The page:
Viktor Černický, PLI at Summer ReCollection, Ljubljana 2021. Photo © Andrej Lamut


Viktor Černický

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In PLI, Viktor Černický becomes the sole director of a rather unusual troupe of actors: a set of 22 chairs. Like in games of mikado and domino, he rearranges them with dexterity from jumble to chain to pile. Černický makes the chairs balance on top of each other like acrobats, mounting into risky constellations that make a fool out of gravity. All of this happens to a self-made soundtrack, a suspenseful drumroll that Černický produces while tapping and squeaking his sneakers across the stage. Through his act of dry and lonesome manipulation, we can’t help but project bodies onto these human-sized objects, beings with legs, bottoms and backs. And in the most graceless but amusing way, he displays these beings two by two in a variety of positions, a Kama Sutra of chairs.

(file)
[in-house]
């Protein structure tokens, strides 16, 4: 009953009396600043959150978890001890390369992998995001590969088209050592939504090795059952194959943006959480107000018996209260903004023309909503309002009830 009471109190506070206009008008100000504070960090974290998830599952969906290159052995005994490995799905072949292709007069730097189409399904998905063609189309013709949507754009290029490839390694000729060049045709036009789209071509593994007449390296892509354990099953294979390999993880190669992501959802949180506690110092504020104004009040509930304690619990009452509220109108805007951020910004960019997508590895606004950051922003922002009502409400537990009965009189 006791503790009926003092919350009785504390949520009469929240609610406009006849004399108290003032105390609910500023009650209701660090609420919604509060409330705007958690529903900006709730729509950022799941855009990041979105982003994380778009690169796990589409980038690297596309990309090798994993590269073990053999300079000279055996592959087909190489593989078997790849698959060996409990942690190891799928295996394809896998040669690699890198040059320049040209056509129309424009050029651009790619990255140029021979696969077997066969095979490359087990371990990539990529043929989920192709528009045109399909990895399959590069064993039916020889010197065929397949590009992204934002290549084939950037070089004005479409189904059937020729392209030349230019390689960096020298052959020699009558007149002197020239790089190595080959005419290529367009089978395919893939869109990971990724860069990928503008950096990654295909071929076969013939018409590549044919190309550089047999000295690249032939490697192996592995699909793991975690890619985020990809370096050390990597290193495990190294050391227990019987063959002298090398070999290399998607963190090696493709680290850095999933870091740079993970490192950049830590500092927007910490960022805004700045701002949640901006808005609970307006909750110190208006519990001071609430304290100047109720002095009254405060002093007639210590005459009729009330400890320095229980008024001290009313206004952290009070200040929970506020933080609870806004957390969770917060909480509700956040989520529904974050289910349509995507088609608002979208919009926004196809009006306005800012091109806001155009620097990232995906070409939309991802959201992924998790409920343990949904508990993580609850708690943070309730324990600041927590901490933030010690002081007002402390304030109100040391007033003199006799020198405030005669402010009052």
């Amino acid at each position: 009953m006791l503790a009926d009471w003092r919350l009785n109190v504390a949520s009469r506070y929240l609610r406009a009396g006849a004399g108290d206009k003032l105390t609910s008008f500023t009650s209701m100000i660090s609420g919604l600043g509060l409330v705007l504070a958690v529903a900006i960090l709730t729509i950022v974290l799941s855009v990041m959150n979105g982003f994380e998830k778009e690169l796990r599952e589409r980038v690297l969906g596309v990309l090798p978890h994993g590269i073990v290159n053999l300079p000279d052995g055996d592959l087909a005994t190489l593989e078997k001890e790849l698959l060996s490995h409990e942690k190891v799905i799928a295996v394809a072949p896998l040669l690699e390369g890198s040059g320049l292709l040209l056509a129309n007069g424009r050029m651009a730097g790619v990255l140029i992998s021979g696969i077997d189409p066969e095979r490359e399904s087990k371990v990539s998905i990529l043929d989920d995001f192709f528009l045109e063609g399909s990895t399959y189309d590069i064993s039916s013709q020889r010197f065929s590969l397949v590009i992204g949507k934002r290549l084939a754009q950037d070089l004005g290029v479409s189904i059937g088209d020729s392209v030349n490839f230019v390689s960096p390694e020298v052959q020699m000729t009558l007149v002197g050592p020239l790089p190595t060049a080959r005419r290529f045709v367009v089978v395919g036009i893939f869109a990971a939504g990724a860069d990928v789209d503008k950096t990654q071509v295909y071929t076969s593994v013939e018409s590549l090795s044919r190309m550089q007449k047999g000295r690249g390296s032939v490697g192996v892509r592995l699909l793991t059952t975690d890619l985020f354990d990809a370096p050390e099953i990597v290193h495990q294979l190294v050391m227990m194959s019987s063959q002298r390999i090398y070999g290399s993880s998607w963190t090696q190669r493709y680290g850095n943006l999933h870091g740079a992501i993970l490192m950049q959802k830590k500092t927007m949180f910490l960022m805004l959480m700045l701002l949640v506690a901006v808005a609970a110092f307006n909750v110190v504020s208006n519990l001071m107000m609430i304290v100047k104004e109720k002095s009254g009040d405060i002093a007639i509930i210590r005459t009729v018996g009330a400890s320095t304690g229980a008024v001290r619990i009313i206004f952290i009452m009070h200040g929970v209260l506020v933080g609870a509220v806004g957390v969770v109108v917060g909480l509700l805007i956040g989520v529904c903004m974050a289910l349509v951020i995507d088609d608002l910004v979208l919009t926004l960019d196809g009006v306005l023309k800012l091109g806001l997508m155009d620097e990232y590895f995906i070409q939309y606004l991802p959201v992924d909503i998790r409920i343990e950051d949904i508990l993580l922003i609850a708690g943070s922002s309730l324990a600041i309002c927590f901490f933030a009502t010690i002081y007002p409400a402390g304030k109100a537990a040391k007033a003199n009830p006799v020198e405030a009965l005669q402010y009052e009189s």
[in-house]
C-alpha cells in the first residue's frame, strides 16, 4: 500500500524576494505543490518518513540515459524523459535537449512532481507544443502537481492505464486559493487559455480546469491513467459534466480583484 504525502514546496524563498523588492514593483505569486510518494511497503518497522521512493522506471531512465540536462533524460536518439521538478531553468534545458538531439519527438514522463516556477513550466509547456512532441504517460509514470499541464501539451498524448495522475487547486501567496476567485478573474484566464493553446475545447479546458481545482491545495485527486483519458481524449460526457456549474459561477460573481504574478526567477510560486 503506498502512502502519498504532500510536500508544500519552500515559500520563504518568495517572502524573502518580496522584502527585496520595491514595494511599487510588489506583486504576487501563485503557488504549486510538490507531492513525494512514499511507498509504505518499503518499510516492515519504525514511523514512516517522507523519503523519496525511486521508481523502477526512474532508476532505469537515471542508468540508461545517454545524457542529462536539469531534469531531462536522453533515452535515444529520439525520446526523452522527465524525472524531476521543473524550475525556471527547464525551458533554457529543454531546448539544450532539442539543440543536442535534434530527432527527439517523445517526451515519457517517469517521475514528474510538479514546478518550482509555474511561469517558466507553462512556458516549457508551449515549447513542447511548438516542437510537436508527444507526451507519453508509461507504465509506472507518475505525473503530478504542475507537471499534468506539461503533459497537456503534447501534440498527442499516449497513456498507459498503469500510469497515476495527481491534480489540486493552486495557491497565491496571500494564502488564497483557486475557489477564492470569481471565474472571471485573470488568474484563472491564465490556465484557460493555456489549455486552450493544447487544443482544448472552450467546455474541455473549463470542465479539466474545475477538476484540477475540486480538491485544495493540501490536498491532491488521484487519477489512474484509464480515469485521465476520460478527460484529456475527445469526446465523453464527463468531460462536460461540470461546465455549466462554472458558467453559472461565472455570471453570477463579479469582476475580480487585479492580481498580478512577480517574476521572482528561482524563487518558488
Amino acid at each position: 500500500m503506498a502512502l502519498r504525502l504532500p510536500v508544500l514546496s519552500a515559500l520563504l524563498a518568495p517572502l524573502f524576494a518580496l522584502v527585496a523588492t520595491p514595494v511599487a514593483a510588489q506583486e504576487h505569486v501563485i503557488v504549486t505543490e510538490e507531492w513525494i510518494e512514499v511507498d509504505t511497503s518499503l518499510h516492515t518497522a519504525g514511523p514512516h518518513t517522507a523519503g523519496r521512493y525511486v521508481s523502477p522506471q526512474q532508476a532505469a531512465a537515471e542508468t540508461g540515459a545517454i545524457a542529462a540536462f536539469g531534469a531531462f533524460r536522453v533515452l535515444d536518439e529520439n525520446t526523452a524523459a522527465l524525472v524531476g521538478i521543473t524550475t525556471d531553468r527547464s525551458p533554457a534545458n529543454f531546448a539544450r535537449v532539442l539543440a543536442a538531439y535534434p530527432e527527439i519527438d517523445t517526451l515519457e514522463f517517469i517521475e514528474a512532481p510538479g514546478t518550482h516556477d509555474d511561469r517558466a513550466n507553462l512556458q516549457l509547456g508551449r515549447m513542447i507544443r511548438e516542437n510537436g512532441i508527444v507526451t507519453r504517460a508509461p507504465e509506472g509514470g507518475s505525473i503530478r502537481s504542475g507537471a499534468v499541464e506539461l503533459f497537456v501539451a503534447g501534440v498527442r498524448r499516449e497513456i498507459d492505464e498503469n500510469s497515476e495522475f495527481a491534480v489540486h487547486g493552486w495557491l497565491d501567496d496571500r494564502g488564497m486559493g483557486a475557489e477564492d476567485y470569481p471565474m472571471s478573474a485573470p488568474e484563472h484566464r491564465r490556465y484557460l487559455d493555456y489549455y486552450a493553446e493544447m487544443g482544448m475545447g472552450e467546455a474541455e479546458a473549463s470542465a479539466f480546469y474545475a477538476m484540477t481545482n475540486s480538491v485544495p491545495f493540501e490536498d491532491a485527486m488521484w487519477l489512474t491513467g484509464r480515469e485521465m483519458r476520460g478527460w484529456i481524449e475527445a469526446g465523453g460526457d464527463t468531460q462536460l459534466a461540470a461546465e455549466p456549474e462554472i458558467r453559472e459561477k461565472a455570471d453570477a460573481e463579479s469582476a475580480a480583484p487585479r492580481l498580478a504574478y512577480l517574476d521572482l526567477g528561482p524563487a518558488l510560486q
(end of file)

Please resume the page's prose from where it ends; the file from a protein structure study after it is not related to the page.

Jonas Schildermans

Over the decades, the ‘chair piece’ has become a cliché of contemporary dance, almost a rite of passage for students and young choreographers. Viktor Černický’s PLI is definitely a chair piece (there are 22 of them), but definitely not a cliché. For starters, Černický himself, nervily shuffling about in dapper suit and squeaky sneakers, is more like a diligent stage assistant than a subject. It’s the chairs who are the stars here, whether lined up so that they can cascade as satisfyingly as dominoes, or piled high into patterns at once logical and gravity-defying.

The drama – and the humour – come from the constant uncertainty that Černický will fulfil his duties in arranging the chairs, because all their patterns are precarious; because chairs obey physics, not people; and because Černický’s own floor-wobbling presence heightens their instability.

It’s low-key, oddly touching, and very refreshing to see a piece in which humans are not, for once, centre stage.

Sanjoy Roy